• Rumi Tsuchihashi

Good morning, world.

Almost two years ago exactly to the day, I made good on a 20-year-old promise to myself to start a blog. I resisted and wrote, resisted and wrote like I never could before. I thought I’d finally arrived.

Then, COVID-19 happened to 2020. And 2020 happened to, well, everything.

It made sense that I couldn’t write at first, what with 85% of my brain power now taken up by Zoom.

Not just Zoom, but presentations—with sound effects!—on Zoom. Or Zooms with my boss, all straight-faced, negotiating project plans and budgets, while the kids screamed at each other over the last can of La Croix in the house during their “school” breaks.

Then in the evening, after all the Zoom-ing and cooking and cleaning, I’d use what was left of my brain power to do serious mental math over the most ethical way to buy more La Croix. (Go to the store or order delivery? Can I mitigate risk to the lives of essential workers, help meet their economic needs, not perpetuate institutional racism and unjust concentration of wealth with my purchase, and keep my kids from f**king up my Zoom calls?)

No wonder I couldn’t write. Right?

All that brain power-sucking continues on. So does a raging virus and institutional racism. I feel for all of us, doing the best we can despite it all. We try not to lose hope. We try to be more awake. We try to find some way to make our little corners of the world a better place.

I thought what was up was clear. But gosh darn it, by fall, I couldn’t ignore the truth. Brain power loss was only a partial explanation. There was a deeper reason why I wasn’t writing. I cried in bed alone in confusion.

Last month, I received a brilliant Christmas note. “This was a year for finding out what was fundamental in our lives,” it said. “We hope you found your fundamentals, and are ready to greet 2021 with a full heart and an open mind.”

Just typing that out makes me cry all over again.

You see, I got stripped down last year. All these ideas I had about myself fell away. I used to walk into grocery stores reasonably sure that I was a good person, but now that I’d reckoned with the fact that I am very much a shade of racist with implicit biases and more, even that seemed questionable.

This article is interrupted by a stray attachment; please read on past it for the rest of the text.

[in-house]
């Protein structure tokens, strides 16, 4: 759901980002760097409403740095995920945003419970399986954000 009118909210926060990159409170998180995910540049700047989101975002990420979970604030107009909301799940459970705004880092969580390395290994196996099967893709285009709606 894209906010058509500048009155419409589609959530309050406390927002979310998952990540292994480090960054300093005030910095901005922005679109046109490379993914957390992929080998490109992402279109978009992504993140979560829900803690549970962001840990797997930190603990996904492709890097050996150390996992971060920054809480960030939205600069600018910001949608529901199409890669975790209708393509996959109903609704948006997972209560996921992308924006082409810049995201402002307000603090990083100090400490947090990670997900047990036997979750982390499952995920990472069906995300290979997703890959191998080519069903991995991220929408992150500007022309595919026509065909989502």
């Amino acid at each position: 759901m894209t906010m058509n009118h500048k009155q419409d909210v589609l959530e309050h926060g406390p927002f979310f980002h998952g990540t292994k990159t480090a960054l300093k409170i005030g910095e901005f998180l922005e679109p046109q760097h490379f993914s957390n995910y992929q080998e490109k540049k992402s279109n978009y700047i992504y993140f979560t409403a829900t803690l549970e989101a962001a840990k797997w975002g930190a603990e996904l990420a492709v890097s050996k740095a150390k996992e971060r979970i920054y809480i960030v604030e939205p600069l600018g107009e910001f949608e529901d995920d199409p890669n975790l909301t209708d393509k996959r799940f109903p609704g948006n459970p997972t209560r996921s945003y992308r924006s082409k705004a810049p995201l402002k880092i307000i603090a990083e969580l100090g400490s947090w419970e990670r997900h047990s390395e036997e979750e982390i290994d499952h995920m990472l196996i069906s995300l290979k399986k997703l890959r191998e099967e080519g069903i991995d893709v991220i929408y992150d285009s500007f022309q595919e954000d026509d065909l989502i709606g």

So maybe I’m still smart, creative, likable, thoughtful, and put words together well—all these qualities I hold dear and believe to be true (enough). But who had first decided that I was those things?

I was startled to realize that, over and over again, in most cases, the answer was “not me”.

Which means, someone else did that for me. I have an internalized Greek chorus that does a disturbing amount of decision making for me and about me and acts as my spokesperson. Every day.

First, shit. Who the hell am I?

Second, what would it look like to decide for myself who I am?

In COVID-induced isolation, I started to hear things. Before you get too scared for me, know that this was very good news. It sounded like a puff of air escaping at first.

You might be imagining a baby-sized fart right about now, and in some sense that wasn’t too far off, except that this sound was emanating from deep inside my chest. It was an honest sound, if you could call a fart honest.

I eventually recognized that the sound was communication and that it was coming from me. Rumi, meet your own voice. Direct from the source. Listening to it, decoding its messages, that's how I decide who I am.

This newborn voice was meant to author my life all along. And I was just noticing it for the first time.

I’ve agonized over not writing for months. I’m relieved to know that “I can’t write” wasn’t an excuse. It was the truth. I've only written as a version of the Greek Chorus. I can’t write well in my true author voice just yet. It all comes out disjointed when I try.

But I promise to try. I will be awkward enough to share my true author voice, and have faith that it will serve you somehow.

To the person who wrote that stunning Christmas note, I’d say this. Yes, I found my fundamentals in 2020. I have a voice that talks fart-like. I have a heart that feels everything and breaks easily and weeps at the sight of beauty and needs a great deal of coaxing to stay open.

And I have a mind capable of being curious about this all.

Everything else is questionable.

Rilke, in one of my all time favorite quotes, said,

“Be patient toward all that is unsolved in your heart and try to love the questions themselves, like locked rooms and like books that are now written in a very foreign tongue.”

Here’s to a new dawn. May we start with fundamentals. And let us hold each other’s hands (virtually!) while we try to love the questions themselves.



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